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Xavier vs. Creighton: Preview, matchups, keys to the game

The Bluejays are down to their last chance to get a good win at home and jump onto the right side of the bubble.

Maurice Watson drives past a ginger teammate for an easy bucket.
Maurice Watson drives past a ginger teammate for an easy bucket.
Steven Branscombe-USA TODAY Sports

Two seasons ago, both of these programs joined the rebuilt Big East and began life as major conference programs, eschewing the pedestrian surroundings of the MVC and A10 for the life of rubbing shoulders with top 25 opponents on a weekly basis and making a yearly pilgrimage to Madison Square Garden. After some initial success, in no small part thanks to Doug McDermott, Creighton has taken a few losses on the chin in the middle of rebuilding their roster for years of contention in their new surroundings.

After a rough 4-14 season in the league last year, Creighton followed up a 9-4 non conference slate with a 5-2 start in the Big East this year, including a couple of top-50 wins at Seton Hall and home to Butler. Since dispatching the Bulldogs, Creighton has had a couple of tough losses and a thrashing at Villanova. They currently sit at 6-5 in conference and are not on any bracket projections. To make the tournament they probably cannot afford to lose to Xavier twice, and this will be a much better chance to grab a very valuable win for their fading postseason hopes.

Team fingerprint

You probably think of a horrifying barrage of threes when you wake up in a cold sweat thinking about Creighton's offense, but this is not that style of team. They're still not shy about launching from deep, but this year's attack is based on getting good shots quickly. They're 33rd in the nation in offensive pace and 27th in EFG%. Their biggest asset has been not turning the ball over, landing in the top 20 nationally and the top 1 in the conference in offensive TO%. They don't hit the offensive glass particularly well and their 3P% has been just 31.9% in Big East play, but they'll get their chances to score just by virtue of not turning the ball over.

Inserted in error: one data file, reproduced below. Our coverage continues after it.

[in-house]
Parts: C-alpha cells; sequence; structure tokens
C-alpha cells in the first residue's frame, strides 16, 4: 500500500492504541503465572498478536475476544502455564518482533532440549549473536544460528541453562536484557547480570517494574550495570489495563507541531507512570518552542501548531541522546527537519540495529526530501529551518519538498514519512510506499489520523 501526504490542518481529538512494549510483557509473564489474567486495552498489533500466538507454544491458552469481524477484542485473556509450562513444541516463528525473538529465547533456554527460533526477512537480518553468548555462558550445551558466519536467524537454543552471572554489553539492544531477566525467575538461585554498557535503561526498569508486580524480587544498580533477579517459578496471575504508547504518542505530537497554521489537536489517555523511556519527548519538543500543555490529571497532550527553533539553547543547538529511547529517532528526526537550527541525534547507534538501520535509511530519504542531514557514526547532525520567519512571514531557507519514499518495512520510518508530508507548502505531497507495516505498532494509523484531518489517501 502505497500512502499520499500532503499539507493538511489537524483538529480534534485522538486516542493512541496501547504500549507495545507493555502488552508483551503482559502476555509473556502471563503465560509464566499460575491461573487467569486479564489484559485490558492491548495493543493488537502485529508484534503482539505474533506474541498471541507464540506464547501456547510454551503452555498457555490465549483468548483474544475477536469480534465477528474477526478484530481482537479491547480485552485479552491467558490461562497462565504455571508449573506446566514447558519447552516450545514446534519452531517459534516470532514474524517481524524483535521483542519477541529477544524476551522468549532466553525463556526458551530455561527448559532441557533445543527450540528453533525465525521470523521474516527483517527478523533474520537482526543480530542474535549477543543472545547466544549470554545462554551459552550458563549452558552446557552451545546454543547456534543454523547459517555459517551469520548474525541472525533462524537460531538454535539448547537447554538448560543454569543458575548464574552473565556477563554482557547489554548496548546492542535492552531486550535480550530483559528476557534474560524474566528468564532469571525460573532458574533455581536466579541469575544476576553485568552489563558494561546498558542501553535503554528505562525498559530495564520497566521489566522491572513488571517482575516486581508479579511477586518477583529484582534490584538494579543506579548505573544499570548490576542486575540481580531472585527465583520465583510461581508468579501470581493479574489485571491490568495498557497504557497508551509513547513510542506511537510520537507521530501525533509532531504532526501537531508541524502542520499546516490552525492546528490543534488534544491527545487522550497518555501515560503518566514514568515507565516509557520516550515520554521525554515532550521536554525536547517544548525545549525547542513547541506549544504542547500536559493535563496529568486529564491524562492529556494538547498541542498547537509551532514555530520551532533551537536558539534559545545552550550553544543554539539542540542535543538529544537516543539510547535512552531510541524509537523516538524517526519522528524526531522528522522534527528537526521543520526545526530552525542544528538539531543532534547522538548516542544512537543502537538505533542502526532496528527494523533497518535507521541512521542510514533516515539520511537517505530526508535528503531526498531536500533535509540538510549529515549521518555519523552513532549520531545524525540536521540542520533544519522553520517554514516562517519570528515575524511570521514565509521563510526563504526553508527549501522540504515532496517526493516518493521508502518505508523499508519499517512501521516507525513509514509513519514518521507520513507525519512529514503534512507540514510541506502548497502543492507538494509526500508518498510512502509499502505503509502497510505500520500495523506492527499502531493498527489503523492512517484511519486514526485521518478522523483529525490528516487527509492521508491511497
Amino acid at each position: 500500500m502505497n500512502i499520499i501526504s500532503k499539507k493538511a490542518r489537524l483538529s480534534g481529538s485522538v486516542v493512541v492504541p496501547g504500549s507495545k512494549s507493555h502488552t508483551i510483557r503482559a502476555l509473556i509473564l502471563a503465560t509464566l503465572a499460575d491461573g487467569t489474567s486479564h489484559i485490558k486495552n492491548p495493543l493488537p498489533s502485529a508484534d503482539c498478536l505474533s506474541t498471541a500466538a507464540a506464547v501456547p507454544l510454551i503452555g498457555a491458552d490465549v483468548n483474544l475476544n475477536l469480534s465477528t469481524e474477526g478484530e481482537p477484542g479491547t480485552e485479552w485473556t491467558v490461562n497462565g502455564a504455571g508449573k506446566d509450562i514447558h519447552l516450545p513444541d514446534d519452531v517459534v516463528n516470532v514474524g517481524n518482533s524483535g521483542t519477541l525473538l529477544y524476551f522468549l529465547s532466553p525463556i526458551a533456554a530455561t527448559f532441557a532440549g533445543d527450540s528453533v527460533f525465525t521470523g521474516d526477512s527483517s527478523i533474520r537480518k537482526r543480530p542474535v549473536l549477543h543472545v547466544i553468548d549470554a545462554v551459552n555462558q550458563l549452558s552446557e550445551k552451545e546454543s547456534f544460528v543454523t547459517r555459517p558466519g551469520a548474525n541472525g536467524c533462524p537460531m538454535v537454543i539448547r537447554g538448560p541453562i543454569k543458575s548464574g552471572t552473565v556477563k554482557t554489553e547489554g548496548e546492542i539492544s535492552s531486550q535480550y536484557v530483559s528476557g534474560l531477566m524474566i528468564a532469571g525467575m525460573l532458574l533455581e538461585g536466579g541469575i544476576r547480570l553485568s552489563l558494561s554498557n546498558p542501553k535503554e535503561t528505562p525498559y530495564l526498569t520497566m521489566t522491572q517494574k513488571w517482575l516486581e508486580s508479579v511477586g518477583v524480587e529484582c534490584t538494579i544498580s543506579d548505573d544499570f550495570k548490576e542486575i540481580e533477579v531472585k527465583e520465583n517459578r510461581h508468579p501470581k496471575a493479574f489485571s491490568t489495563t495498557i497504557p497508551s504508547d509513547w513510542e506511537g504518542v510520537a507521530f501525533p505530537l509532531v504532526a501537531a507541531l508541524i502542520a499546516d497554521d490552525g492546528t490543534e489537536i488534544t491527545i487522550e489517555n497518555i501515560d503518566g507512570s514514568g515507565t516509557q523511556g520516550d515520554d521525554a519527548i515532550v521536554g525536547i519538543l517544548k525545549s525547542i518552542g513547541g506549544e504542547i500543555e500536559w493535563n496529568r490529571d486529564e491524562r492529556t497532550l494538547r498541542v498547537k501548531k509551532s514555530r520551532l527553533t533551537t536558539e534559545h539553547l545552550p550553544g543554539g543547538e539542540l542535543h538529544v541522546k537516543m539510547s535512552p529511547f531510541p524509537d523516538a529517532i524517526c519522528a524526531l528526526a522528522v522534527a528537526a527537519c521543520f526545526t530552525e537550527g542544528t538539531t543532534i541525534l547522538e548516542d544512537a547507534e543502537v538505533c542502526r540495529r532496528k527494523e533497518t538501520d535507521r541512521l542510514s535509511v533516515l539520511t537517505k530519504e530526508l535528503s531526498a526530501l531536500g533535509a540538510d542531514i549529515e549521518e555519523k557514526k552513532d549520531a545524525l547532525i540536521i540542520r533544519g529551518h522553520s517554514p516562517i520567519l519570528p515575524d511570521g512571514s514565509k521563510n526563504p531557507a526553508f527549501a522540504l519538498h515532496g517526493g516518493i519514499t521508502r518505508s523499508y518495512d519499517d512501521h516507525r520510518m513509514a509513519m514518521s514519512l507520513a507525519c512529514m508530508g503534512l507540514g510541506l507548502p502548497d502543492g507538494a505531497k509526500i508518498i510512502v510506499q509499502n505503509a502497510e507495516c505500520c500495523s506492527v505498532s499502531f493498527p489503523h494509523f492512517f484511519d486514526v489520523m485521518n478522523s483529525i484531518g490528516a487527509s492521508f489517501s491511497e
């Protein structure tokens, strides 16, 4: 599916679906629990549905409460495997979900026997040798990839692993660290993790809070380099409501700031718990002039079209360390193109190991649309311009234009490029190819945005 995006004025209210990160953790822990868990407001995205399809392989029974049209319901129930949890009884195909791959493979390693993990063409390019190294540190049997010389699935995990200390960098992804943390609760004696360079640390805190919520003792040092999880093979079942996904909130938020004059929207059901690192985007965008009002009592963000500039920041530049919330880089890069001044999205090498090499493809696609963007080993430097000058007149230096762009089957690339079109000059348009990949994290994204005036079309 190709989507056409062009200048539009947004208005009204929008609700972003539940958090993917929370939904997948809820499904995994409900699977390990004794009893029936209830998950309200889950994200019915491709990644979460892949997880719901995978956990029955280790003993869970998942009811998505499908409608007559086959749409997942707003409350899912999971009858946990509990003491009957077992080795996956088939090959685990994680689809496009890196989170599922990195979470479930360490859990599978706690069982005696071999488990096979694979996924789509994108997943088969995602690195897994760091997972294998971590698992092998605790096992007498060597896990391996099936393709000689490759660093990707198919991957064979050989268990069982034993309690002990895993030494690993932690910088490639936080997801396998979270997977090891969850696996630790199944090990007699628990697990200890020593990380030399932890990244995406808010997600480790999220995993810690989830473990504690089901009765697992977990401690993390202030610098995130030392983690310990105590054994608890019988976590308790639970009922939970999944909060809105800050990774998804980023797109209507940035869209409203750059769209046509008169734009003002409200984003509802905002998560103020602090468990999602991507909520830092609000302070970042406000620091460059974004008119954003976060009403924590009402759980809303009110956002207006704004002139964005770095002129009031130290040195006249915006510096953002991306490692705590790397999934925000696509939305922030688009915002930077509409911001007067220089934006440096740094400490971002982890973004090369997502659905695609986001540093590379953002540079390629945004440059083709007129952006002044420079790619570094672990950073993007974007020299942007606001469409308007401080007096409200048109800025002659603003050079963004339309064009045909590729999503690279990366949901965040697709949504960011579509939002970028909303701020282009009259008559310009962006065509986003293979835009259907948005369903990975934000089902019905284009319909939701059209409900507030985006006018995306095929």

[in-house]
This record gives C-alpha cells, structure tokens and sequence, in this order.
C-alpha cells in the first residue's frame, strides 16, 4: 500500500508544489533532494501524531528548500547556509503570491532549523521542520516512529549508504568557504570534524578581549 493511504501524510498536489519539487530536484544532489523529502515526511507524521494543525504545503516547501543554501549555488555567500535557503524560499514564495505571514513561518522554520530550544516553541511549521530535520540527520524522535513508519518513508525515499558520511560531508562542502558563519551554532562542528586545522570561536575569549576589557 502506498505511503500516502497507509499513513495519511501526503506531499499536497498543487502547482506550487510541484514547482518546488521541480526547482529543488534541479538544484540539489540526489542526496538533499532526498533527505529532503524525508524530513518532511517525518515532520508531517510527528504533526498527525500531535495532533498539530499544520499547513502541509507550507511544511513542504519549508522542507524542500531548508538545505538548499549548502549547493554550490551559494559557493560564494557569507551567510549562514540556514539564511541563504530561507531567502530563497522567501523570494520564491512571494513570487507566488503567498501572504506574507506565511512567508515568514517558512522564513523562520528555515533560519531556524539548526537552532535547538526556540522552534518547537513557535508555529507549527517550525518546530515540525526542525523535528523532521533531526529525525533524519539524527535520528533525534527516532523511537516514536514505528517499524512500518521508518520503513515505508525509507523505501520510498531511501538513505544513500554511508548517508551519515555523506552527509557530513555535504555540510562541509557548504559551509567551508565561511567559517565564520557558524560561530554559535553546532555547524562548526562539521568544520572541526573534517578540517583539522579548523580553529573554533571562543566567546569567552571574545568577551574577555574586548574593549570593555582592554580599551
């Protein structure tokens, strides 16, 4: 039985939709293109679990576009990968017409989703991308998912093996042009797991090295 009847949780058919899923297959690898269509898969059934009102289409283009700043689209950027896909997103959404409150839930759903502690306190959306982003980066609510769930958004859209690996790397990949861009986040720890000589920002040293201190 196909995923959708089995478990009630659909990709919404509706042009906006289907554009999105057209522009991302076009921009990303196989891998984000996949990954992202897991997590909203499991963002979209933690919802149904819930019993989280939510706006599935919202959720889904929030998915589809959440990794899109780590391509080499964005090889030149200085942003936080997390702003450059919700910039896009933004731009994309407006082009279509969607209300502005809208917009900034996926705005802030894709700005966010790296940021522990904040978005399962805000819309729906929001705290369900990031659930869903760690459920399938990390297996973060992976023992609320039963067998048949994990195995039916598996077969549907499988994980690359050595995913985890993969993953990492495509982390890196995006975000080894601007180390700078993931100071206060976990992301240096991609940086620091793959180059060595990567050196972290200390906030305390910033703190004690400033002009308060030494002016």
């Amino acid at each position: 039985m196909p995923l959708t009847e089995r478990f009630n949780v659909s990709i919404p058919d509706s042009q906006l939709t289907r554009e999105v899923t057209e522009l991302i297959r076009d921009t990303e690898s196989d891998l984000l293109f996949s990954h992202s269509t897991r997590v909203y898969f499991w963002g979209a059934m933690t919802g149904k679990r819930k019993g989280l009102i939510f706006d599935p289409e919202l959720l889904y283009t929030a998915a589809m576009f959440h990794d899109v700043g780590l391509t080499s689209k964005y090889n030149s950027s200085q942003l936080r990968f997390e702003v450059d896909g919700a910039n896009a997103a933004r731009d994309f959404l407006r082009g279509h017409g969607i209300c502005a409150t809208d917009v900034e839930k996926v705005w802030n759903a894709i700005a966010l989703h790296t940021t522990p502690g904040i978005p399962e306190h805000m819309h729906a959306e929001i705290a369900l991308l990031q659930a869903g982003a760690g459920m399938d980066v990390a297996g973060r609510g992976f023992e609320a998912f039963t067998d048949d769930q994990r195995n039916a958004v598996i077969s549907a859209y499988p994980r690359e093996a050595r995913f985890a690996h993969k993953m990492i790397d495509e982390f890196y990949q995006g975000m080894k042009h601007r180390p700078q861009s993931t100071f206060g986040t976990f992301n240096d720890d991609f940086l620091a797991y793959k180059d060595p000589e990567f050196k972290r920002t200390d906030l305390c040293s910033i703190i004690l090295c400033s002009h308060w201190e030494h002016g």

Their defense benefits from a whole team effort on the glass that belies the pace at which they turn possession into shots at the other end. They're a tick below average defensively inside and beyond the arc and right in the middle of the league in forcing turnovers. They'll make you work for your points though, as they rank second in the conference in DReb% and in keeping teams from getting to the line.

Starters

Starting matchups
Maurice Watson Point Guard Edmond Sumner
Junior Class Freshman
5'10", 170 Measurements 6'6", 183
14.1/3.3/6.5 Game Line 10.4/3.3/3.3
.478/.361/.720 Shooting Line .396/.327/.695
Watson is a former ESPN 100 guard who spent his first two years tearing up the America East at Boston. He really wants to get to the rim on offense, but he can shoot it a little bit from deep and isn't afraid to pull off the dribble. It's Watson, not Kris Dunn, who leads the Big East in assist rate; this guy is a special talent.
Isaiah Zierden Shooting Guard Myles Davis
Junior Class Junior
6'3", 185 Measurements 6'2", 188
11.3/3.4/2.5 Game Line 11.0/3.3/3.7
.411/.391/.877 Shooting Line .406/.375/.891
It's hard not to cheer for Zierden at least a little bit. After redshirting his first season on campus, he had his next two years end prematurely through knee injuries. Now he's back, and he's a heck of a shooter. More than 75% of his attempts come from deep, and - even though his success rate has slowed down in Big East play - he's a very dangerous shooter. He's also a solid defender on the other end.
Khyri Thomas Small Forward Remy Abell
Freshman Class Senior
6'3", 200 Measurements 6'4", 185